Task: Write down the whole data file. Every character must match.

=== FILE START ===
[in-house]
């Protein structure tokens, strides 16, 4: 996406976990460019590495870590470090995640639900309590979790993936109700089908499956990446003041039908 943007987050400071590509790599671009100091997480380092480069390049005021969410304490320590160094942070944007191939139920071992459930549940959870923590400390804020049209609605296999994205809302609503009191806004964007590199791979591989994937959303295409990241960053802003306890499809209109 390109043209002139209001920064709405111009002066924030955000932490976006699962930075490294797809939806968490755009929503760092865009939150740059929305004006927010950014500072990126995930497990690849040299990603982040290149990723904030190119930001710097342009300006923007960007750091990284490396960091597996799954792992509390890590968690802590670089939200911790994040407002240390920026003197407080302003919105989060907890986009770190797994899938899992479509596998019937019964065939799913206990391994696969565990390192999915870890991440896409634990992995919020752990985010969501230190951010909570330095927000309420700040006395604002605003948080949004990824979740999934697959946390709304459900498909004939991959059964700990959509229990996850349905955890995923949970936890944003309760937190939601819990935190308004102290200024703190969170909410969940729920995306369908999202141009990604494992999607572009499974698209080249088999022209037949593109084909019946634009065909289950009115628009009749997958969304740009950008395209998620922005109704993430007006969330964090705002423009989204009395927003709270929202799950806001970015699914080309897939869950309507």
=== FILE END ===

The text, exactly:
[in-house]
């Protein structure tokens, strides 16, 4: 996406976990460019590495870590470090995640639900309590979790993936109700089908499956990446003041039908 943007987050400071590509790599671009100091997480380092480069390049005021969410304490320590160094942070944007191939139920071992459930549940959870923590400390804020049209609605296999994205809302609503009191806004964007590199791979591989994937959303295409990241960053802003306890499809209109 390109043209002139209001920064709405111009002066924030955000932490976006699962930075490294797809939806968490755009929503760092865009939150740059929305004006927010950014500072990126995930497990690849040299990603982040290149990723904030190119930001710097342009300006923007960007750091990284490396960091597996799954792992509390890590968690802590670089939200911790994040407002240390920026003197407080302003919105989060907890986009770190797994899938899992479509596998019937019964065939799913206990391994696969565990390192999915870890991440896409634990992995919020752990985010969501230190951010909570330095927000309420700040006395604002605003948080949004990824979740999934697959946390709304459900498909004939991959059964700990959509229990996850349905955890995923949970936890944003309760937190939601819990935190308004102290200024703190969170909410969940729920995306369908999202141009990604494992999607572009499974698209080249088999022209037949593109084909019946634009065909289950009115628009009749997958969304740009950008395209998620922005109704993430007006969330964090705002423009989204009395927003709270929202799950806001970015699914080309897939869950309507």